Caring for Your Tree

The first few years of a tree’s life are extremely important for its health and
longevity. These tips will help ensure that your tree matures into a healthy and
successful one for many decades. Consider this detailed Tree Care Guide from the Pennsylvania Horticultural Society for additional details.

Planting your tree.

Arguably the most important thing you can do for your tree is to plant it properly. Once you find a good spot to plant,

  • Dig a hole at least twice the width of the nursery pot or root ball, and deep enough to fit the roots underground.
  • Next, find the root flare. This is where the trunk of your tree meets the roots and begins to flare out. Plant the tree so that the root flare is just above the ground level. Do not bury the tree trunk or push dirt against the trunk!
  • Gently loosen the root ball and direct the roots away from the trunk. Untangle or, as a last resort, prune any large roots that are tangled. These will cause problems for the tree later on if not removed early on.

Watering.

Young trees need lots of water, especially after transplanting.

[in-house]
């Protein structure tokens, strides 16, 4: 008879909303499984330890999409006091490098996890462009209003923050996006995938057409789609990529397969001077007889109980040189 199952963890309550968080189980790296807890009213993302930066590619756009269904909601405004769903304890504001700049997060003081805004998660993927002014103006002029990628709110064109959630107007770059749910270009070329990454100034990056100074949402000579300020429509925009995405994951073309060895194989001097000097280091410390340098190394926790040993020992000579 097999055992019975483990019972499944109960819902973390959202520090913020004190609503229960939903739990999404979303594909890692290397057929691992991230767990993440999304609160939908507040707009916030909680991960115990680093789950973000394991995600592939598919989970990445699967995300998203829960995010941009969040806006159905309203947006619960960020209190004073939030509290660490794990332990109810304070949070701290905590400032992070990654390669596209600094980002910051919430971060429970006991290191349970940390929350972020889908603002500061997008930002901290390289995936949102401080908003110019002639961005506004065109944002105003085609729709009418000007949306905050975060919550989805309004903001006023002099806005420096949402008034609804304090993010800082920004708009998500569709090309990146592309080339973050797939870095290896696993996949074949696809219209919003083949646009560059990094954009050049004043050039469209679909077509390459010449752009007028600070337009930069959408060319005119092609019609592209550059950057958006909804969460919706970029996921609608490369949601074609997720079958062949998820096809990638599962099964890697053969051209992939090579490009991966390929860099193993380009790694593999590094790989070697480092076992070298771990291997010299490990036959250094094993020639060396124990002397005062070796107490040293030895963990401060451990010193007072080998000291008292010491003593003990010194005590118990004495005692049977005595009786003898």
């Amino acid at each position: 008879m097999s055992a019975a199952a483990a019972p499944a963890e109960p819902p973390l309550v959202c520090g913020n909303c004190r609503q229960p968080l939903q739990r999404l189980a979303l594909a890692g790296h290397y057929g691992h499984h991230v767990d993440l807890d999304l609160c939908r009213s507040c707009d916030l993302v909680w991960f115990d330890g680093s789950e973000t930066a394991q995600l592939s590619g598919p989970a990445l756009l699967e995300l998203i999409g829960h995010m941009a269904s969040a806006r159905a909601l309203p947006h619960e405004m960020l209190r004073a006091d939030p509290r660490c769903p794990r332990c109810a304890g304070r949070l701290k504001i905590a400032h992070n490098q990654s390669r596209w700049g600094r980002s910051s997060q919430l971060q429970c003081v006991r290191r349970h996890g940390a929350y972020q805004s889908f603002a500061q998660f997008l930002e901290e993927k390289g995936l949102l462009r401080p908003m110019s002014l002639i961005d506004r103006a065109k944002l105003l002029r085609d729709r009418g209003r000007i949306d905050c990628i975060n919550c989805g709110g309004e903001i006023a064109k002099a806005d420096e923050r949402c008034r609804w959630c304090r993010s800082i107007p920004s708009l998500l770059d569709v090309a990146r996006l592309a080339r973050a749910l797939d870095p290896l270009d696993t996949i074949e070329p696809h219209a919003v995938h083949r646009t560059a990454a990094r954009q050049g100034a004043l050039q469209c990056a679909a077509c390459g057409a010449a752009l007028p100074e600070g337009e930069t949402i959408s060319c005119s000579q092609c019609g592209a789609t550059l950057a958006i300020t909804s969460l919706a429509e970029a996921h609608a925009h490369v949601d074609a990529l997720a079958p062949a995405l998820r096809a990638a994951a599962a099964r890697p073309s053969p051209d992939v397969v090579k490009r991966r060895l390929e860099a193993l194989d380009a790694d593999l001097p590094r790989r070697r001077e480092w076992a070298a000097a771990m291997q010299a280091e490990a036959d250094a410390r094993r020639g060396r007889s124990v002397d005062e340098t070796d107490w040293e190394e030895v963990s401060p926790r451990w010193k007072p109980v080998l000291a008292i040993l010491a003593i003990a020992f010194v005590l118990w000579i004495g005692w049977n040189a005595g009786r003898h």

• On hot days with no rain, water the base of the tree with at least one gallon. If it rains, you may not have to water for a day or two. Gauge by looking at the surrounding soil – if it seems dry, water your tree.
  • Leaves will scorch (turn brown at the tips) if they are not receiving enough water.
  • After 2-3 years, your tree should have established strong roots and you will not have to water as much, unless a drought or strong heat wave occurs.

Wildlife Protection.

Young trees are a favorite for wildlife. They will eat the leaves and twigs, and may damage the bark. It is important to protect your tree while it is young. You must:

  • Enclose your tree with a protective barrier like a chicken wire fence or a fine wildlife net.
  • If possible, fence the tree in until the leaves are out of a Deer’s reach. After that point, focus on protecting the trunk from buck rub until the tree has matured.

Mulching.

Mulching around your tree will:

  • Prevent weeds from competing with your tree for nutrients and water.
  • Prevent damage from weed trimmers and lawnmowers.
  • Provide nutrients to the soil and tree as it decomposes.

Use the 3-3-3 rule: leave 3 inches of free space around the root flare, spread the mulch in a donut shape at least 3 feet from the trunk in all directions, and pile the mulch 3 inches high to keep moisture in and weeds away.

Staking.

If your tree needs some early support to prevent falling over, keep these tips in mind:

  • Add two or three stakes at most. Loosely tie the support rope around the tree and stakes. The ropes should only support the tree upright when strong winds are present.
  • Do not keep the stakes and ropes on your tree for more than 1 year. If left on indefinitely, the tree will learn to rely on these stakes for support, and will likely fall when the stakes are removed.
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